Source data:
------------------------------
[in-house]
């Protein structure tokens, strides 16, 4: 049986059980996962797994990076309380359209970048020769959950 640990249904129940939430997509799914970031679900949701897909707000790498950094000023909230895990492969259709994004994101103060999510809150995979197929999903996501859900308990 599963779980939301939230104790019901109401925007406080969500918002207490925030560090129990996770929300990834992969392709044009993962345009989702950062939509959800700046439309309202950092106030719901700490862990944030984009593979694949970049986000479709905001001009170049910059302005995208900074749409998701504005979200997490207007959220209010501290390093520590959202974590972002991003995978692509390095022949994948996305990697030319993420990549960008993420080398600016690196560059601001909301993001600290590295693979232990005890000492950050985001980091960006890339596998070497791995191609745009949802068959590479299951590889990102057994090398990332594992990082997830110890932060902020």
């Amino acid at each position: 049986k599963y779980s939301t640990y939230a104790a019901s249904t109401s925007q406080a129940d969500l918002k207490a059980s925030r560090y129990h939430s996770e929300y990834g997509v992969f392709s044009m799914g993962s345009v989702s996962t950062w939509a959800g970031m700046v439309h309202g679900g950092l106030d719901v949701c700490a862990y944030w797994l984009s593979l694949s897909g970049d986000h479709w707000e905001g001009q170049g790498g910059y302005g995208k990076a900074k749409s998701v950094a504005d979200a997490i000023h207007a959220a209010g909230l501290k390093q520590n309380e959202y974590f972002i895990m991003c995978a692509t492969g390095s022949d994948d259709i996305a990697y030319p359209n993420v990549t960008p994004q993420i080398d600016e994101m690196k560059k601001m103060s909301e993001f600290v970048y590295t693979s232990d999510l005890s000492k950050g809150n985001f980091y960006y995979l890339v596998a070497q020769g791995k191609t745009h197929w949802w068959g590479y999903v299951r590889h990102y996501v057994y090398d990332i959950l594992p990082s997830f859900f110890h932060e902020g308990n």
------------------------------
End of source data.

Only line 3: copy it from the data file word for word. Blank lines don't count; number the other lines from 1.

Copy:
């Amino acid at each position: 049986k599963y779980s939301t640990y939230a104790a019901s249904t109401s925007q406080a129940d969500l918002k207490a059980s925030r560090y129990h939430s996770e929300y990834g997509v992969f392709s044009m799914g993962s345009v989702s996962t950062w939509a959800g970031m700046v439309h309202g679900g950092l106030d719901v949701c700490a862990y944030w797994l984009s593979l694949s897909g970049d986000h479709w707000e905001g001009q170049g790498g910059y302005g995208k990076a900074k749409s998701v950094a504005d979200a997490i000023h207007a959220a209010g909230l501290k390093q520590n309380e959202y974590f972002i895990m991003c995978a692509t492969g390095s022949d994948d259709i996305a990697y030319p359209n993420v990549t960008p994004q993420i080398d600016e994101m690196k560059k601001m103060s909301e993001f600290v970048y590295t693979s232990d999510l005890s000492k950050g809150n985001f980091y960006y995979l890339v596998a070497q020769g791995k191609t745009h197929w949802w068959g590479y999903v299951r590889h990102y996501v057994y090398d990332i959950l594992p990082s997830f859900f110890h932060e902020g308990n």